Verses from The Dhammapada 336
When ‘I’ like something ‘I’ chase after it, when I dislike something ‘I’ tend to avoid it. It’s from this starting point that we can learn to let go of our suffering. Jenny Hall investigates.
‘Suffering falls from the man who overcomes craving, even as water from the lotus leaf.’
This verse points to craving, the eighth link in the 12 Linked Chain of Dependent Arising. When ‘I’ like or dislike something ‘I’ attempt to get it or avoid it.
In the Repentance Sutra we acknowledge ‘beginningless greed’. At various times in life craving arises in different forms. As children we desire to be like everyone else. Our peer group may dictate the sort of school bag we carry. Hearing a Led Zeppelin track may immediately carry us back to all the longings and dreams of adolescence. As we mature perhaps a new smartphone, a relationship, accomplishment or ideology attracts us.
These objects become intrinsically linked with ‘self-esteem’.
Like children crying in a supermarket because their desire for sweets has been thwarted, we often crave what is forbidden. When cigarette manufacturers displayed the dangers of smoking on the packets, many smokers found the contents even more enticing.
We also long for the impossible.
After my father died the more I wished he were still with me, the more memories of other losses welled up to feed the idea of ‘poor me’.
Sometimes we long for an unsuitable object. A man coveted a small convertible sports car. He spent many months looking at pictures in glossy car magazines. He visited garages to compare models and prices. Eventually he chose a shiny red one and arranged a test drive. He announced to his wife that this was the car for him. They were both tall and she remarked that it seemed rather small. ‘No’, he said ‘it’s perfect’.
That afternoon they went to the garage for the test drive. It was necessary to bend almost double to enter the car. The husband’s head was touching the roof and his knees the steering wheel. When his wife pointed this out he said, ‘I’m sure we’ll get used to it!’ Now he was unusually sensitive to rattles and creaks. As soon as he started up the car, it was obvious that it had a much noisier engine than his own. Returning to the garage he told the salesman that they hadn’t quite made up their minds. A few days later he announced to his wife that perhaps they would keep their current car a little longer. It was quiet, roomy and practical.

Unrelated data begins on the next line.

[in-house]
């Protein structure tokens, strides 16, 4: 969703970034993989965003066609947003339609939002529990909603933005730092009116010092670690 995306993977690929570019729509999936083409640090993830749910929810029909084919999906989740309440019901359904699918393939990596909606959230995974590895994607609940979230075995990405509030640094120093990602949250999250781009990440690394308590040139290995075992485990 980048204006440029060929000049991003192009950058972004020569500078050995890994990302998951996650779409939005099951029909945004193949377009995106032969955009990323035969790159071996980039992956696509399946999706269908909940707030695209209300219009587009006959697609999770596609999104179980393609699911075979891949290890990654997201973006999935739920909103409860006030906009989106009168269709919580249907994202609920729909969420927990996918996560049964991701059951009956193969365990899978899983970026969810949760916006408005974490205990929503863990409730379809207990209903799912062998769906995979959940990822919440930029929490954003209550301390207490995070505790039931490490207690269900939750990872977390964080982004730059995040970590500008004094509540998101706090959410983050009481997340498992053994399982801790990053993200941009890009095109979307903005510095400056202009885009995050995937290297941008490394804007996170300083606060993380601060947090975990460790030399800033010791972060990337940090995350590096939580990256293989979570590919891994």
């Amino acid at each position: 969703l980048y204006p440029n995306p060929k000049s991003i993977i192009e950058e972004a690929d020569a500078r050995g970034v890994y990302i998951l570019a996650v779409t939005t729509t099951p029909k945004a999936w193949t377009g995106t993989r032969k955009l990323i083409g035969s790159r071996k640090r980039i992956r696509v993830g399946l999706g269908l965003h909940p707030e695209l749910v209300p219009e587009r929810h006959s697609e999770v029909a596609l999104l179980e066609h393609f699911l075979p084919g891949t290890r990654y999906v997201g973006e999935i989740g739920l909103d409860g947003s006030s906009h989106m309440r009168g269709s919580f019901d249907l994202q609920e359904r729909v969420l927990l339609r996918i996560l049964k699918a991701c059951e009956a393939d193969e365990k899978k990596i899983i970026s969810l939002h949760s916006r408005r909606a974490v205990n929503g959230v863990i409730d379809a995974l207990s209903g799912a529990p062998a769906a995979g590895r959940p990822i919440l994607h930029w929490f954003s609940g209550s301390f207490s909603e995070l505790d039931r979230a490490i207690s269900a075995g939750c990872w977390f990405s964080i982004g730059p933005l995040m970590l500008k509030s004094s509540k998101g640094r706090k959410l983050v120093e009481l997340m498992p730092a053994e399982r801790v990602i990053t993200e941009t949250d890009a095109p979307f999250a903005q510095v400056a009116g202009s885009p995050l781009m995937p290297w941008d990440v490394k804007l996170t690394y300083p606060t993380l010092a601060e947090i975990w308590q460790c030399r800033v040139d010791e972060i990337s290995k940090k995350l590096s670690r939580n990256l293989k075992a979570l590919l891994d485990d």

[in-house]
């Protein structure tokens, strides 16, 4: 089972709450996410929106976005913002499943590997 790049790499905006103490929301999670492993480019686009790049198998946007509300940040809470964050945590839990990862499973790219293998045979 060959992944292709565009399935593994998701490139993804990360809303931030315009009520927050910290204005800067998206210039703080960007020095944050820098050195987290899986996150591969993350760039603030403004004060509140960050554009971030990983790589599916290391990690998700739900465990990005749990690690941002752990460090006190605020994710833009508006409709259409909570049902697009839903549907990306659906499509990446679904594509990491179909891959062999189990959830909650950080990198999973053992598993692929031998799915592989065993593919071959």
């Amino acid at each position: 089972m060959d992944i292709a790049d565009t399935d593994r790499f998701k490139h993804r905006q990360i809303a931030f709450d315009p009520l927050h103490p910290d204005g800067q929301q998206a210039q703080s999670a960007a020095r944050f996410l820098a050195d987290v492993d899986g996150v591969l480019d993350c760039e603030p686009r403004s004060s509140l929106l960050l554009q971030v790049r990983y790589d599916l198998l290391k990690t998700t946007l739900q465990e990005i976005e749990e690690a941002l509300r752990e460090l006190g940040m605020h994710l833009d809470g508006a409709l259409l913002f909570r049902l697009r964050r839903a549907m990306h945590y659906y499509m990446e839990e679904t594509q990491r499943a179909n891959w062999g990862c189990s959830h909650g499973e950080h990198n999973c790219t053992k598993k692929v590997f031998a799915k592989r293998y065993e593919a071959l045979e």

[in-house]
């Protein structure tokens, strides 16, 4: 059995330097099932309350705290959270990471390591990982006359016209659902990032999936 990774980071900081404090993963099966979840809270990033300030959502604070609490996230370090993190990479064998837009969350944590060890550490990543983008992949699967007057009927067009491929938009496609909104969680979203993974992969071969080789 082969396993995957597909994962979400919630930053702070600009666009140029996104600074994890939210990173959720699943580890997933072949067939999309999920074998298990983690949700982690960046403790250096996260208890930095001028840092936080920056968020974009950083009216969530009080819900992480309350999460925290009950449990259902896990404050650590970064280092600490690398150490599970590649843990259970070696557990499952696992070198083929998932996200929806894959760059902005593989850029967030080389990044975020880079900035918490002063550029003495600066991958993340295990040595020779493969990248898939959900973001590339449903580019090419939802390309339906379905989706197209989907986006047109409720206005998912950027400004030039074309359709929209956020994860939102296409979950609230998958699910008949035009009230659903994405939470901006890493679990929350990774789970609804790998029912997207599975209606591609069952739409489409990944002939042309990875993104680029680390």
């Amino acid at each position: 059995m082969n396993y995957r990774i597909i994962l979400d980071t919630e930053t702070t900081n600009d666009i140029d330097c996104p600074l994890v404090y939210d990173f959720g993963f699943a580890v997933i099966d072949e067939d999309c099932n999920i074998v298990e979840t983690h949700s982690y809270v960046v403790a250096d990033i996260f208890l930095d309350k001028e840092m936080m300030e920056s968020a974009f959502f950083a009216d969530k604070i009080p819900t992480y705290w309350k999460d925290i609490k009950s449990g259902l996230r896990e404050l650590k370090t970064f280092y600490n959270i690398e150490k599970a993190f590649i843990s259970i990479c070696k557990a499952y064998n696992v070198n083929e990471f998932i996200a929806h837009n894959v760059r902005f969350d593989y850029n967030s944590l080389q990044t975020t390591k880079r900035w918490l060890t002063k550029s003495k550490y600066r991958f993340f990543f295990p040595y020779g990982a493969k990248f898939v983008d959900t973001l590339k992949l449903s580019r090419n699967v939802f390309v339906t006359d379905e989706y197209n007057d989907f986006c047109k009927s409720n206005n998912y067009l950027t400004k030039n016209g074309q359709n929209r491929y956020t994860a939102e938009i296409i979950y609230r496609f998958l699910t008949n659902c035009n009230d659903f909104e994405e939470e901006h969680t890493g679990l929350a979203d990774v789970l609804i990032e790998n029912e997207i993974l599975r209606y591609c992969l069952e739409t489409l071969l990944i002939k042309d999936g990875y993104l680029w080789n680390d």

To be attracted to a beautiful landscape or repelled by an act of cruelty is quite natural. It is the constant stream of thinking after the initial stimulus that creates the idea of ‘me’.
The Zen training shows us that it is only by recognising and meeting the energy behind these thoughts that the link of craving can be broken, and with it the delusion of ‘I’.
This is illustrated by the story of Ulysses, the hero of Greek mythology. He was making a sea voyage home to Greece after the Trojan War. On the way his ship had to pass a very dangerous area where beautiful maidens, known as sirens, lived.
It was well known that their call was unbearably seductive. When sailors heard their voices they were unable to resist them. In pursuit of them, they would steer their boats onto the rocks and drown. Despite this knowledge however, Ulysses wanted to hear their beguiling song. There was a prediction that if anyone heard the voices of the sirens but didn’t sail towards them, then the sirens would lose their power and wither away. As his boat sailed towards his homeland, Ulysses instructed his crew to fill their ears with wax and tie him tightly to the mast. He told them on no account to release him until they were well away from the sirens.
The crew obeyed his orders. Ulysses bore all the discomfort and got through.
We also have to bear ‘the call of the sirens’ in order to awake from the dream of ‘I’. When we invite the energy of desire to burn away the delusion of ‘I’, what the sage Krishnamurti called ‘choiceless awareness’ opens. Then it can be seen that there are no objects to pull towards or push away from us. Nothing is separate. Nothing is lacking.
There was once a girl who lived in an old house on top of a hill. Opposite that house was another house on top of another hill. The girl thought that the house opposite was the most beautiful house she had ever seen because it had golden windows. She longed to live in such a house. One day she decided to climb the hill to explore it. The hill was steep. Her legs ached but she persevered. She knocked on the door but there was no answer. Tentatively she opened the door and climbed the stairs. She entered a bedroom and looked through the window. A huge smile spread across her face. She saw the windows of her own house shining golden in the light.
Text copyright of Jenny Hall
Verses from the Dhammapada
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